Branscombe is a quiet, placid village in Southwest England, home to a small population of just over 500 residents. It’s a historic parish with an interesting past. Today, its economy relies mostly on tourism and farming, though many retirees from the big city call Branscombe home.
Branscombe is located in the East Devon district of the English county of Devonshire.
It has a privileged position amidst the East Devon Area of Outstanding Natural Beauty, with scenic views of Lyme Bay.
The parish also comprises a sizable portion of the world-famous East Devon and Dorset Jurassic Coast.
The village dates back to Celtic times, with its original settlement estimated between 2700 and 2000 BC. King Alfred the Great left the village of Branscombe to his youngest son, Aethelweard, in his will. A couple of centuries after that, construction of the local church began. It took more than 200 years to reach its present state.
Through the centuries, it has remained a small but active centre for trade and industry. Branscombe was a major hub for lace production, starting in the 17th century. The Branscombe point is still a very well-recognized style, in fact. The village also had thriving fishing, flint manufacturing and limestone cooking industries.
Despite its humble size and reputation for tranquillity, Branscombe is not without its sights. The following are some of the most interesting things you can do in the area.
The most prominent local attraction in town is probably Branscombe Mouth. This iconic shingle beach is part of the renowned Jurassic Coast, a natural UNESCO World Heritage Site. For more than two centuries, the beach has produced fascinating archaeological and geological specimens.
Dedicated to the Welsh Saint Winifred, this church is thought to date back to the late 10th century. The building blends Norman and medieval styles. The nave is Norman, with a central tower and a three-decker pulpit. A mural made in the memory of Joan Tregarthin stands in the north transept. She was the mother of Nicholas Wadham, founder of Oxford’s Wadham College.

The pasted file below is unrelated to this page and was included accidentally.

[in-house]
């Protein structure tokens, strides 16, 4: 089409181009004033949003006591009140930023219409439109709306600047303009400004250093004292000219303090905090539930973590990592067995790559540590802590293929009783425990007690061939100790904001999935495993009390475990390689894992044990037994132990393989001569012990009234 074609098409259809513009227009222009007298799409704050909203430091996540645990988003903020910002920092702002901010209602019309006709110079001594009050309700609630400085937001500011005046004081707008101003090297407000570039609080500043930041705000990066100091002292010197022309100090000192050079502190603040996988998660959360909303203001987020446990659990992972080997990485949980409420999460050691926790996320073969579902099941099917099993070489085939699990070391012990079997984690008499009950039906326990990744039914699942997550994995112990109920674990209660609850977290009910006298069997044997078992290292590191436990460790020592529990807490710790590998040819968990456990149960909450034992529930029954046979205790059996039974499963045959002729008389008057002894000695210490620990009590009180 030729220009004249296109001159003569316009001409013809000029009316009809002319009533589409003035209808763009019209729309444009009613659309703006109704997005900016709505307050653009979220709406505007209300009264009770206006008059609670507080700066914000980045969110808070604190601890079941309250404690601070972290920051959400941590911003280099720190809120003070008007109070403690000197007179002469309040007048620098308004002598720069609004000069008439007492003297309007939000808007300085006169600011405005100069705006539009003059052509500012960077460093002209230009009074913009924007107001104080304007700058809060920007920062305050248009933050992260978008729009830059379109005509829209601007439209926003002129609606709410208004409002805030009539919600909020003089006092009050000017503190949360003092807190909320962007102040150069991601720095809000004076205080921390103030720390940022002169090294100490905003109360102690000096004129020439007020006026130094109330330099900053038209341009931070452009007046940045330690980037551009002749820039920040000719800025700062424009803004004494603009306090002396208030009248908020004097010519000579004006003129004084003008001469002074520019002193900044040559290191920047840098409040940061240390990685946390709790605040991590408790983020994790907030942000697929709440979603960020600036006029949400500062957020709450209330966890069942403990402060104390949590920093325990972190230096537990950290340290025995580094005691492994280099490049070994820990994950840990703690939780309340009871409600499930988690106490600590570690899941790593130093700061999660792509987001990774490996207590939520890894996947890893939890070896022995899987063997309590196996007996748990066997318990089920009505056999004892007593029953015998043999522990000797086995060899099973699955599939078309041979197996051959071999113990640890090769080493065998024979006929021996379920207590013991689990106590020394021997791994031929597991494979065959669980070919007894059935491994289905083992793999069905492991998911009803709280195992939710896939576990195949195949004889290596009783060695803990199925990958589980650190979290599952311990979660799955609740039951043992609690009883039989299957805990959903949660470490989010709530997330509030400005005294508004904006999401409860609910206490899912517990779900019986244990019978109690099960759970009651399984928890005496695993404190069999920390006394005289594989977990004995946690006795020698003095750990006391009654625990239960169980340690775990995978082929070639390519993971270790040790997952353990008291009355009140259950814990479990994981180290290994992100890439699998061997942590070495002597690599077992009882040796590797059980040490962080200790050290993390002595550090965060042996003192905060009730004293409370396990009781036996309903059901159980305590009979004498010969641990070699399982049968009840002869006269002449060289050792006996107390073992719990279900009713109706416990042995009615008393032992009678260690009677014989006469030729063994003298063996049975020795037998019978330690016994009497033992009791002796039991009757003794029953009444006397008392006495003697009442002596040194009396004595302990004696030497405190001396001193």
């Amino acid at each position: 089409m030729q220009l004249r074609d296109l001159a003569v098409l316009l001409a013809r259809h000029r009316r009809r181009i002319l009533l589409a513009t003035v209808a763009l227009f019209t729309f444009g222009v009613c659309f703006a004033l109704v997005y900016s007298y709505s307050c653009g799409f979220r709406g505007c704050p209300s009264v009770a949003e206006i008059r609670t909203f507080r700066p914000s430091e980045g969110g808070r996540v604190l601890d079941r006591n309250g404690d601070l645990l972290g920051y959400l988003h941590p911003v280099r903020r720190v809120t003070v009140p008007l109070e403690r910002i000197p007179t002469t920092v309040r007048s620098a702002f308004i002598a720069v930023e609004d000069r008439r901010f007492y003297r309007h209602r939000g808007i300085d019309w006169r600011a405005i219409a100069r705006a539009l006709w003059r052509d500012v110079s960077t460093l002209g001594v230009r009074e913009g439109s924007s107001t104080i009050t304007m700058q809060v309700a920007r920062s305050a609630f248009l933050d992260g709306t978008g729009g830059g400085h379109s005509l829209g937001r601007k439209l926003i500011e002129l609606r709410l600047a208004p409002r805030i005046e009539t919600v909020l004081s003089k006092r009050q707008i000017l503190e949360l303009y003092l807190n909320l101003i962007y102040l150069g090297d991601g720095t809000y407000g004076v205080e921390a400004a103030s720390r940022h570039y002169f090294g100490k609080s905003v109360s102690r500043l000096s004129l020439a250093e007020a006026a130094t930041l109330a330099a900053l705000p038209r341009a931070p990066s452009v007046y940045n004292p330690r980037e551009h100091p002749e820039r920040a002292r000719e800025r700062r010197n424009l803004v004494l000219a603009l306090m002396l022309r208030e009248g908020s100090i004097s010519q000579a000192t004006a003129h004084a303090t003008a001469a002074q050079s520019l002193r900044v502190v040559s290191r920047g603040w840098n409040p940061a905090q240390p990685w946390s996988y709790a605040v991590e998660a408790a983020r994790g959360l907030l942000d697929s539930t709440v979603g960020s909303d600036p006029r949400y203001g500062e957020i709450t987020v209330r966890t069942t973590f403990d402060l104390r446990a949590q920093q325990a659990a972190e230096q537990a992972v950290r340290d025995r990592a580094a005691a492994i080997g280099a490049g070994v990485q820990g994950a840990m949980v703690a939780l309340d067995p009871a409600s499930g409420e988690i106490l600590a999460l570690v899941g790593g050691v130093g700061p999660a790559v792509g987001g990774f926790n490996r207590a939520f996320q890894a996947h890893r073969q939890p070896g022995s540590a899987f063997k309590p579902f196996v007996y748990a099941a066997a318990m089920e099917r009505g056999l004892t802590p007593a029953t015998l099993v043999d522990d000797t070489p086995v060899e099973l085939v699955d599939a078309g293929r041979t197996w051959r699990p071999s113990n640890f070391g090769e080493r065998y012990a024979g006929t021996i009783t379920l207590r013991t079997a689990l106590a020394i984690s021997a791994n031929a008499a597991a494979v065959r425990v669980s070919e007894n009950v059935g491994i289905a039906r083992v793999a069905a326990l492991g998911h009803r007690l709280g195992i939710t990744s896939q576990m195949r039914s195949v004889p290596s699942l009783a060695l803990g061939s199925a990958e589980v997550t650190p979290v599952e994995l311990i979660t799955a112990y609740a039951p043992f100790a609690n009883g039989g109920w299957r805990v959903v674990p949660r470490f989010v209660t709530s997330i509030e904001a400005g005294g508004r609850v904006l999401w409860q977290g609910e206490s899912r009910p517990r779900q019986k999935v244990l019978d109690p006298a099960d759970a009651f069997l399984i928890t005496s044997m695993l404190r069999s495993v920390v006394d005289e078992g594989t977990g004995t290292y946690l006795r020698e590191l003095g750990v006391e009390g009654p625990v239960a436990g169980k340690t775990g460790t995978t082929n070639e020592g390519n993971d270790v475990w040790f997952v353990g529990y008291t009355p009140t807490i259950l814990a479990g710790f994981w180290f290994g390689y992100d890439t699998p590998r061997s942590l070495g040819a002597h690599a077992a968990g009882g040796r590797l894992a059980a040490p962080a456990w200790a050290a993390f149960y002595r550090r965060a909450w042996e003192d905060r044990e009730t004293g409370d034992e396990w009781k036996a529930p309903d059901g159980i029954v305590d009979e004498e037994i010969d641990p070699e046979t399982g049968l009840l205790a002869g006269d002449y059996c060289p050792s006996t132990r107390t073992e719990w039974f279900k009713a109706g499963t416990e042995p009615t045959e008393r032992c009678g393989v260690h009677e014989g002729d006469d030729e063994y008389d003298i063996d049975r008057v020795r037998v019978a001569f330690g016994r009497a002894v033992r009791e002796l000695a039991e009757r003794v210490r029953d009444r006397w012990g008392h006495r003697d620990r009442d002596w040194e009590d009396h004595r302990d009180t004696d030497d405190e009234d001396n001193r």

These three historic buildings, property of the National Trust, are built in stone and traditionally thatched. The bakery closed its services in 1987, though it’s been repurposed as a tearoom. The mill is fully operational at the moment, after a recent restoration. The forge actually sells its ironworks to visitors.
One of the most appealing aspects of the village is the South West Coast Path. It’s a favoured starting point for people to walk the coast to Beer or Sidmouth. Locals really enjoy walking the path as well.
I personally know a guy who moved to Branscombe to get away from the hustle and bustle of the big city. He was a huge fan of online casino gambling, but wanted to settle down somewhere peaceful. Now, he walks the coast path back and forth every other day, and couldn’t be happier.